Open Access

Infinitely many periodic solutions for subquadratic second-order Hamiltonian systems

Boundary Value Problems20132013:16

DOI: 10.1186/1687-2770-2013-16

Received: 8 November 2012

Accepted: 10 January 2013

Published: 6 February 2013

Abstract

In this paper, we investigate the existence of infinitely many periodic solutions for a class of subquadratic nonautonomous second-order Hamiltonian systems by using the variant fountain theorem.

1 Introduction

Consider the second-order Hamiltonian systems
{ u ¨ ( t ) + u W ( t , u ) = 0 , t R , u ( 0 ) = u ( T ) , u ˙ ( 0 ) = u ˙ ( T ) , T > 0 ,
(1.1)
where W ( t , u ) is also T-periodic and satisfies the following assumption (A):
  1. (A)
    W ( t , u ) is measurable in t for all u R N , continuously differentiable in u for a.e. t [ 0 , T ] and there exist a C ( R + , R + ) and b L 1 ( [ 0 , T ] , R + ) such that
    | W ( t , u ) | a ( | u | ) b ( t ) , | u W ( t , u ) | a ( | u | ) b ( t )
     

for all u R N and a.e. t [ 0 , T ] .

Here and in the sequel, , and | | always denote the standard inner product and the norm in R N respectively.

There have been many investigations on the existence and multiplicity of periodic solutions for Hamiltonian systems via the variational methods (see [17] and the references therein). In [6], Zhang and Liu studied the asymptotically quadratic case of W ( t , u ) = 1 2 U ( t ) u , u + W 1 ( t , u ) under the following assumptions:

(AQ1) W 1 ( t , u ) 0 for all ( t , u ) [ 0 , T ] × R N , and there exist constants μ ( 0 , 2 ) and R 1 > 0 such that
u W 1 ( t , u ) , u μ W 1 ( t , u ) , t [ 0 , T ]  and  | u | R 1 ;
(AQ2) lim | u | 0 W 1 ( t , u ) | u | 2 = uniformly for t [ 0 , T ] , and there exist constants c 2 , R 2 > 0 such that
W 1 ( t , u ) c 2 | u | , t [ 0 , T ]  and  | u | R 2 ;

(AQ3) lim inf | u | W 1 ( t , u ) | u | d > 0 uniformly for t [ 0 , T ] .

They obtained the existence of infinitely many periodic solutions of (1.1) provided W 1 ( t , u ) is even in u (see Theorem 1.1 of [6]).

The subquadratic condition (AQ1) is widely used in the investigation of nonlinear differential equations. This condition was weakened by some researchers; see, for example, [4] of Jiang and Tang. This paper considers the case of U ( t ) 0 , then W ( t , u ) = W 1 ( t , u ) . Motivated by [4] and [6], we replace (AQ1) with the following condition:

( AQ 1 ) W ( t , u ) 0 for all ( t , u ) [ 0 , T ] × R N , and
https://static-content.springer.com/image/art%3A10.1186%2F1687-2770-2013-16/MediaObjects/13661_2012_Article_269_Equd_HTML.gif
The condition ( AQ 1 ) implies that for some constant R 1 > 0 ,
u W ( t , u ) , u 2 W ( t , u ) , t [ 0 , T ]  and  | u | R 1 .
(1.2)
By the assumption (A) and the condition ( AQ 1 ), for any ϵ > 0 , there exists a δ > 0 such that
W ( t , u ) ϵ | u | 2 + max s [ 0 , δ ] a ( s ) b ( t ) ,
(1.3)

for u R N and a.e. t [ 0 , T ] .

Meanwhile, we weaken the condition (AQ3) to ( AQ 3 ) as follows:

( AQ 3 ) There exists a constant ϱ ( 0 , 1 ] such that
lim inf | u | W ( t , u ) | u | ϱ d > 0 uniformly for  t [ 0 , T ] .

Then our main result is the following theorem.

Theorem 1.1 Assume that ( AQ 1 ), (AQ2), ( AQ 3 ) hold and W ( t , u ) is even in u. Then (1.1) possesses infinitely many solutions.

Remark The conditions (AQ1) and (AQ3) are stronger than ( AQ 1 ) and ( AQ 3 ). Then Theorem 1.1 above is different from Theorem 1.1 of [6].

2 Preliminaries

In this section, we establish the variational setting for our problem and give the variant fountain theorem. Let E = H T 1 be the usual Sobolev space with the inner product
u , v E = 0 T u ( t ) , v ( t ) d t + 0 T u ˙ ( t ) , v ˙ ( t ) d t .
We define the functional on E by
Φ ( u ) = 1 2 0 T | u ˙ | 2 d t Ψ ( u ) ,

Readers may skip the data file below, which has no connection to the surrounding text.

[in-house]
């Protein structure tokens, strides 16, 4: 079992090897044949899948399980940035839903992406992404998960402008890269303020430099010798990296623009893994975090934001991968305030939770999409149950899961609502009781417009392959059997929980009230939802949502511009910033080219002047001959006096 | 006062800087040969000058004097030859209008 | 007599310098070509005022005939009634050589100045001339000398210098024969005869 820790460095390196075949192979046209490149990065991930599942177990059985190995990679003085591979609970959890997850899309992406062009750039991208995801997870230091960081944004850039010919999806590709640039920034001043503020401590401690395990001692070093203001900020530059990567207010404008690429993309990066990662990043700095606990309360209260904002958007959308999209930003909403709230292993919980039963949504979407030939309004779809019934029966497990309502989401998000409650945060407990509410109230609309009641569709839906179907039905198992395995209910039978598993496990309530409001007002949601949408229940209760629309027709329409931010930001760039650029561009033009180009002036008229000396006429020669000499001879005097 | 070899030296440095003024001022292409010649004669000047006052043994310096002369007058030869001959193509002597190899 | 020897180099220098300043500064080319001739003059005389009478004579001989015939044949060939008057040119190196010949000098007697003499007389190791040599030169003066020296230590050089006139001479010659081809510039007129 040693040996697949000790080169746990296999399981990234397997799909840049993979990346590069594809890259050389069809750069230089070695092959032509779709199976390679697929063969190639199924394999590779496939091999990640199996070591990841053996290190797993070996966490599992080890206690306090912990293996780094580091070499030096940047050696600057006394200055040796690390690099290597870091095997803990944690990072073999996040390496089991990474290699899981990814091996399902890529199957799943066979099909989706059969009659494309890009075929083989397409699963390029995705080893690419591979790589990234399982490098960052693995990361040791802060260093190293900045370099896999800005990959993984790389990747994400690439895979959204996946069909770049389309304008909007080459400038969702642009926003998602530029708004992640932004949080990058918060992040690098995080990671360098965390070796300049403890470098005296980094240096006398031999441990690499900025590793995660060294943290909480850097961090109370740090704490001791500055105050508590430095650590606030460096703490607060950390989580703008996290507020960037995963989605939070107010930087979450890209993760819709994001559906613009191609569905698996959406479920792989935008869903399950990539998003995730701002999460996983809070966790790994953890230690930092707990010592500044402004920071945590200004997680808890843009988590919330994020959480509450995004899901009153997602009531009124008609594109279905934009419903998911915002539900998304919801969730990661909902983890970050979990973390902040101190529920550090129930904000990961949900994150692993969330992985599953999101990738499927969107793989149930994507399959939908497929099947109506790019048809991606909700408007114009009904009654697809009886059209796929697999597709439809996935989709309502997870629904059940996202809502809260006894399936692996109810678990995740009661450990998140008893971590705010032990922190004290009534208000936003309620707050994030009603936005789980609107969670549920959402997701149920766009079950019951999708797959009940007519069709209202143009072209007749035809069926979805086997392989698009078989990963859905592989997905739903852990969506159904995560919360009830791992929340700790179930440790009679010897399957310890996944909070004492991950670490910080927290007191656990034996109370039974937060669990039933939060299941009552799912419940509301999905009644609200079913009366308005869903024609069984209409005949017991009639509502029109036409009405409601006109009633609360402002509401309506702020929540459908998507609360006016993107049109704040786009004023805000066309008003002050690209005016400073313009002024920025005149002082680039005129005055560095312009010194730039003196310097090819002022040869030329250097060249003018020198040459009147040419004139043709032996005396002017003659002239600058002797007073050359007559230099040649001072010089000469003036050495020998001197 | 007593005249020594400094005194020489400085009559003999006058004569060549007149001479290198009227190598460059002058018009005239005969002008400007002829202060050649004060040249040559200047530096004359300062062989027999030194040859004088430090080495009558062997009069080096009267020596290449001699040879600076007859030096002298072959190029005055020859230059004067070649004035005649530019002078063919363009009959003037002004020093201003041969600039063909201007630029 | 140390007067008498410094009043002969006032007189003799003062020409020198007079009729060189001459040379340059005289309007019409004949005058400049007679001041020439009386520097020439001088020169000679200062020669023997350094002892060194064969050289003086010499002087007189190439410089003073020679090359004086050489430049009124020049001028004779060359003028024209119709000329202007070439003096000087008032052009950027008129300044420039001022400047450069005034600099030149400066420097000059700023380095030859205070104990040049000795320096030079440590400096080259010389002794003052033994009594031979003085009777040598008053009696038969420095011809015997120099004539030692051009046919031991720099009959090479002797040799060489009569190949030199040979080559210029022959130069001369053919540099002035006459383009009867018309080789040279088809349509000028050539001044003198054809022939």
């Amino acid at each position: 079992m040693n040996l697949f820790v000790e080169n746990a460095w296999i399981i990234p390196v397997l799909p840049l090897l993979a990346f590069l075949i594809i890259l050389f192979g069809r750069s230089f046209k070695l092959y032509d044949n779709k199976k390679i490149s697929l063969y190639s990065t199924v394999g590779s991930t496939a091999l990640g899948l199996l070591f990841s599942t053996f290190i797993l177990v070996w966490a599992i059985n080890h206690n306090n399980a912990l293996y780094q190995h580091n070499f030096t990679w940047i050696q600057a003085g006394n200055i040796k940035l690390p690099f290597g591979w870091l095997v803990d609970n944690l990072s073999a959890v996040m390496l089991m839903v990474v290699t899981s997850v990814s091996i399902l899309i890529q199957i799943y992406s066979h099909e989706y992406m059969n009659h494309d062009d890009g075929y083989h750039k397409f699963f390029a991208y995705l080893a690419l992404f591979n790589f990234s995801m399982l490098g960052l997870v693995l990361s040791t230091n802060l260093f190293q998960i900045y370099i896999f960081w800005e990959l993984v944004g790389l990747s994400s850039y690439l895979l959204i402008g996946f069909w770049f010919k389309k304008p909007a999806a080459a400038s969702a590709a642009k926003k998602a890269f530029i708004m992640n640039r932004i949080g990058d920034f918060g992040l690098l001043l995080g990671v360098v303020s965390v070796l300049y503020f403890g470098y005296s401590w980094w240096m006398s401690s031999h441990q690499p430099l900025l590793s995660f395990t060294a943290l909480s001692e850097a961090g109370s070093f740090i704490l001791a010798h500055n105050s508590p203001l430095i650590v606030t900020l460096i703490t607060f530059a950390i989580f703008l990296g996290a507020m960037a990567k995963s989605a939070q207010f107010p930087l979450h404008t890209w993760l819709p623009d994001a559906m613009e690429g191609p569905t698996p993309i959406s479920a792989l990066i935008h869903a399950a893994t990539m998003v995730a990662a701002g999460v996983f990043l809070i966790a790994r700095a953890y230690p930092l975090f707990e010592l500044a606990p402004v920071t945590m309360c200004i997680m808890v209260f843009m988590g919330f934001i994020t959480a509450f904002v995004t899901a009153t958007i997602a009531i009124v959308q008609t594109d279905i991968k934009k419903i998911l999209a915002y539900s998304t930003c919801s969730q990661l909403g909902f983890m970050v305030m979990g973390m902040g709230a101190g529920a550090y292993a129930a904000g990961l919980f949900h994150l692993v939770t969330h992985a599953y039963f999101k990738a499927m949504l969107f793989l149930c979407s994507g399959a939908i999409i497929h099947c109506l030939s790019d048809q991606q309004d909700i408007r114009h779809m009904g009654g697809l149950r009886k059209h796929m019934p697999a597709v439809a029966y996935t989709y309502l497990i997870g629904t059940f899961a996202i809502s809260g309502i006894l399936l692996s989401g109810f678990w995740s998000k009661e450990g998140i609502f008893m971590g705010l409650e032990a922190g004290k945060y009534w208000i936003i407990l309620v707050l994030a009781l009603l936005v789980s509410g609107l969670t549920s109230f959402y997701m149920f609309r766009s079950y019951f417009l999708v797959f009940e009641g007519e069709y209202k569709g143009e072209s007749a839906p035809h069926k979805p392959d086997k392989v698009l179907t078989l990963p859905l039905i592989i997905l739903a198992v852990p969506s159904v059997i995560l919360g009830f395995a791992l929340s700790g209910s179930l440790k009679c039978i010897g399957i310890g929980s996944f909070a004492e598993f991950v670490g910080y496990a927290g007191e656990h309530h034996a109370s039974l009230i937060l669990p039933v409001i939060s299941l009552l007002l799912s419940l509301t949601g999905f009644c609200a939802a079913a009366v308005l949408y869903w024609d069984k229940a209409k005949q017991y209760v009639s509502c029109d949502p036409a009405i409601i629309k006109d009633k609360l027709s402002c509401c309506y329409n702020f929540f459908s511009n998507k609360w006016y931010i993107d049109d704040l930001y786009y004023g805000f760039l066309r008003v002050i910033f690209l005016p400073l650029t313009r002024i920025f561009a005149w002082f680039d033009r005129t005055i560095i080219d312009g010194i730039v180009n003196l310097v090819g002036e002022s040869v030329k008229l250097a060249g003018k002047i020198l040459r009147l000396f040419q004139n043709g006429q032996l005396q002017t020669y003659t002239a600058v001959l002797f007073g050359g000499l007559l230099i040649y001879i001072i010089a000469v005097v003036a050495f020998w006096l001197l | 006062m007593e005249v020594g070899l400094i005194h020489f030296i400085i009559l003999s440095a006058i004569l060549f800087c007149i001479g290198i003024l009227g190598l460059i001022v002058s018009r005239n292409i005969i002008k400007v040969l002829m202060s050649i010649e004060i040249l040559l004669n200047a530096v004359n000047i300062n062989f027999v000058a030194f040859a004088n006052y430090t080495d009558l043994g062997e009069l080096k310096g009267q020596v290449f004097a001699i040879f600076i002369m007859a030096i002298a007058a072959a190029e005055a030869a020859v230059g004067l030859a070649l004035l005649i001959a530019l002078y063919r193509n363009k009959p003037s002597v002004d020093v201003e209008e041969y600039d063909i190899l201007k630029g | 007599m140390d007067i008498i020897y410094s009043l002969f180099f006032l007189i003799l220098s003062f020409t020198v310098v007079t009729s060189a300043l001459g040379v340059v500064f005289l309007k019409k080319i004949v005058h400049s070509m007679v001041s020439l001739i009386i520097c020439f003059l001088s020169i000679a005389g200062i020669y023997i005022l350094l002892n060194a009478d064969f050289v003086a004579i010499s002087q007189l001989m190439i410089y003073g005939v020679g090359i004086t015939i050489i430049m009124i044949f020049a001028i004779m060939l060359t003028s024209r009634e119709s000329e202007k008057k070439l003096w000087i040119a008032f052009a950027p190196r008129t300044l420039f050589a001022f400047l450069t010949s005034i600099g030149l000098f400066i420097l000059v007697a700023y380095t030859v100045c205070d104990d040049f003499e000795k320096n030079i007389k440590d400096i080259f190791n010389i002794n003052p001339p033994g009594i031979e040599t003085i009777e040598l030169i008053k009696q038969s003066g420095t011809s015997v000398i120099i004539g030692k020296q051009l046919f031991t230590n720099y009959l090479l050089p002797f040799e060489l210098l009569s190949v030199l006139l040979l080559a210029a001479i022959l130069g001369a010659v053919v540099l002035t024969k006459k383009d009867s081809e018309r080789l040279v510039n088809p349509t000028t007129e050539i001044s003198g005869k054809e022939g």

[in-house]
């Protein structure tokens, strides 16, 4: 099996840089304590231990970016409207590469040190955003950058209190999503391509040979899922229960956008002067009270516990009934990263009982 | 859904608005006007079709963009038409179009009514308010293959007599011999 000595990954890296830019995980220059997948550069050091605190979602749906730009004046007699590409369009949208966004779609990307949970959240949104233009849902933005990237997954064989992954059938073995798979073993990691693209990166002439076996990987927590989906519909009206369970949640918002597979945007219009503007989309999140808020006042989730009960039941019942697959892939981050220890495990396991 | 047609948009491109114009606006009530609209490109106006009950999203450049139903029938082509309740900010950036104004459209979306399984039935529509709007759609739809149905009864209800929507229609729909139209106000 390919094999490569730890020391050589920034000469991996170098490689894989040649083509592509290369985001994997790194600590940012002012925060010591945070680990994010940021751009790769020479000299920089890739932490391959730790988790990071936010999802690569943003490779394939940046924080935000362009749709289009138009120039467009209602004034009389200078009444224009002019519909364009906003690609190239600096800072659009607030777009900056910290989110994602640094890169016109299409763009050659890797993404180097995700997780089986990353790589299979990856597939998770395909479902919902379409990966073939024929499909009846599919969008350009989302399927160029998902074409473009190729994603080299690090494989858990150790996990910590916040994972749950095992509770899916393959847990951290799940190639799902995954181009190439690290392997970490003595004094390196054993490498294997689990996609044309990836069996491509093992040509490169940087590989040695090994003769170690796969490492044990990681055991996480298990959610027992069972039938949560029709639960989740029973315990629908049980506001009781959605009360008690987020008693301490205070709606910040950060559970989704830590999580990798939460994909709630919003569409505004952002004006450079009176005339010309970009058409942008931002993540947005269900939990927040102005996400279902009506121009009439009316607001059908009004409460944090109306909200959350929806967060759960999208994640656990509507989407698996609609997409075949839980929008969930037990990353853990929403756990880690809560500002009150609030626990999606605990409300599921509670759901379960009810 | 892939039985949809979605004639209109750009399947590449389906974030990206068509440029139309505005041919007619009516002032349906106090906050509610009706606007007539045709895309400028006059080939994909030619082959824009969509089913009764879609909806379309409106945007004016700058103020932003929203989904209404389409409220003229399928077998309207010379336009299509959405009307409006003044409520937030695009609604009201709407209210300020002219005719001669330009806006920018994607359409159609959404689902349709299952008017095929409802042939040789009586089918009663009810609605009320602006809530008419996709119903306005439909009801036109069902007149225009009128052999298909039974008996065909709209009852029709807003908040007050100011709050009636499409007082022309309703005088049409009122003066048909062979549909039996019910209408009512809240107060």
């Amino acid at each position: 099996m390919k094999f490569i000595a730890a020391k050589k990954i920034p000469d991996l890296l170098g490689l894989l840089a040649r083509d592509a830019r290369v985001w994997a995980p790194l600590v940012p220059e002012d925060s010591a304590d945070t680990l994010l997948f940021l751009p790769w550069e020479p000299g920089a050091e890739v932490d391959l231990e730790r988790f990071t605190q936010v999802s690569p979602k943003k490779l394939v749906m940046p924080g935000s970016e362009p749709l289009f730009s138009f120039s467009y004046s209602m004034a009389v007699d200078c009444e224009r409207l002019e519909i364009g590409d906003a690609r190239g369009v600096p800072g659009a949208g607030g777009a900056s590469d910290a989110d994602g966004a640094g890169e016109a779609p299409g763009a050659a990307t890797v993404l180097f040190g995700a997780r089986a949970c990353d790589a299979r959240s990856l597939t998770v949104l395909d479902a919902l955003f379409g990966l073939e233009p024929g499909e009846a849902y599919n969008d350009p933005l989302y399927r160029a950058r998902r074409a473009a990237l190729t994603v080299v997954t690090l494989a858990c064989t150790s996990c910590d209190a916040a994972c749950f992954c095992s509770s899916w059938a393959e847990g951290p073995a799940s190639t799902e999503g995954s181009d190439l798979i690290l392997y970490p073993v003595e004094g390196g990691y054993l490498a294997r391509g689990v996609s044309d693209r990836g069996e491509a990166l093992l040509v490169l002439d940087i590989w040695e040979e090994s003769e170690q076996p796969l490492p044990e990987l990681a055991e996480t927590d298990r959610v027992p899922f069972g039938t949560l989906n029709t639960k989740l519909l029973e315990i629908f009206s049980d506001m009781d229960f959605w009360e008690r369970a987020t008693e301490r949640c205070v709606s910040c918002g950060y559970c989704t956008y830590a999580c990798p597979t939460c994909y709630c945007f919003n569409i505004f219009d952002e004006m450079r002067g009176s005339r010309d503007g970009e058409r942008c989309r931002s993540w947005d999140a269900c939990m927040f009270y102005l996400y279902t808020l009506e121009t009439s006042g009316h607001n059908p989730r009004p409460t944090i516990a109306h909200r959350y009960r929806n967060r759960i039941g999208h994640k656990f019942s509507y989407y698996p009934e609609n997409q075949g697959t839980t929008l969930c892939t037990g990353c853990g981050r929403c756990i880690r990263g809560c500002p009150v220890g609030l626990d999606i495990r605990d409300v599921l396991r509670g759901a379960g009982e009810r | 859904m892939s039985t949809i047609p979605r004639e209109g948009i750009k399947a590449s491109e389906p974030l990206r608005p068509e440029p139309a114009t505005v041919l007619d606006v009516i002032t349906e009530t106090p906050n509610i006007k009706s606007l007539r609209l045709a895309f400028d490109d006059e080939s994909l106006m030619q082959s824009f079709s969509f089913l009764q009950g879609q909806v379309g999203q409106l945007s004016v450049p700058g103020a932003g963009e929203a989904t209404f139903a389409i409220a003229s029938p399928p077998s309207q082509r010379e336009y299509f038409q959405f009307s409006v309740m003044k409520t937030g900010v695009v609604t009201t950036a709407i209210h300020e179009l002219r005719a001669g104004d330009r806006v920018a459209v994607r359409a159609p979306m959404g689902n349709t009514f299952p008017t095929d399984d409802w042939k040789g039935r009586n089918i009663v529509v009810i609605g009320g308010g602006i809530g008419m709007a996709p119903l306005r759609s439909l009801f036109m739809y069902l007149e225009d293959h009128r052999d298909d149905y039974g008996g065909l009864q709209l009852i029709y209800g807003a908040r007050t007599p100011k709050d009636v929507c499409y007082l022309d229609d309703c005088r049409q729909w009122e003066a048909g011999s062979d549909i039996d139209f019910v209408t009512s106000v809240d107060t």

where Ψ ( u ) = 0 T W ( t , u ( t ) ) d t . Then Φ and Ψ are continuously differentiable and
Φ ( u ) , v = 0 T u ˙ , v ˙ d t 0 T u W ( t , u ) , v d t .
Define a self-adjoint linear operator B : L 2 ( [ 0 , T ] ; R N ) L 2 ( [ 0 , T ] ; R N ) by
0 T B u , v d t = 0 T u ˙ ( t ) , v ˙ ( t ) d t
with the domain D ( B ) = E . Then has a sequence of eigenvalues σ k = 4 k 2 π 2 T 2 ( k = 0 , 1 , 2 , ). Let { e j } j = 0 + be the system of eigenfunctions corresponding to { σ j } j = 0 + , it forms an orthogonal basis in L 2 . Denote by E + = { u E | 0 T u ( t ) d t = 0 } , E 0 = R N , it is well known that
https://static-content.springer.com/image/art%3A10.1186%2F1687-2770-2013-16/MediaObjects/13661_2012_Article_269_Equj_HTML.gif
and E possesses orthogonal decomposition E = E 0 E + . For u E , we have
u = u 0 + u + E 0 E + .
We can define on E a new inner product and the associated norm by
u , v 0 = B u + , v + L 2 + u 0 , v 0 L 2 ,
and
u = u , u 0 1 2 .
Therefore, Φ can be written as
Φ ( u ) = 1 2 u + 2 Ψ ( u ) .
(2.1)
Direct computation shows that
Ψ ( u ) , v = 0 T u W ( t , u ) , v d t , Φ ( u ) , v = u + , v + 0 Ψ ( u ) , v
(2.2)

for all u , v E with u = u 0 + u + and v = v 0 + v + respectively. It is known that Ψ : E E is compact.

Denote by | | p the usual norm of L P , then there exists a τ p > 0 such that
| u | p τ p u , u E .
(2.3)
We state an abstract critical point theorem founded in [8]. Let E be a Banach space with the norm and E = j N X j ¯ with dim X j < for any j N . Set Y k = j = 1 k X j and Z k = j = k X j ¯ . Consider the following C 1 -functional Φ λ : E R defined by
Φ λ ( u ) : = A ( u ) λ B ( u ) , λ [ 1 , 2 ] .

Theorem 2.1 [[8], Theorem 2.2]

Assume that the functional Φ λ defined above satisfies the following:

(T1) Φ λ maps bounded sets to bounded sets uniformly for λ [ 1 , 2 ] , and Φ λ ( u ) = Φ λ ( u ) for all ( λ , u ) [ 1 , 2 ] × E ;

(T2) B ( u ) 0 for all u E , and B ( u ) as u on any finite-dimensional subspace of E;

(T3) There exist ρ k > r k > 0 such that
α k ( λ ) : = inf u Z k , u = ρ k Φ λ ( u ) 0 > β k ( λ ) : = max u Y k , u = r k Φ λ ( u ) , λ [ 1 , 2 ]
and
ξ k ( λ ) : = inf u Z k , u ρ k Φ λ ( u ) 0 as k uniformly for λ [ 1 , 2 ] .
Then there exist λ n 1 , u λ n Y n such that
Φ λ n Y n ( u λ n ) = 0 , Φ λ n ( u λ n ) η k [ ξ k ( 2 ) , β k ( 1 ) ] as n .

Particularly, if { u λ n } has a convergent subsequence for every k, then Φ 1 has infinitely many nontrivial critical points { u k } E { 0 } satisfying Φ 1 ( u k ) 0 as k .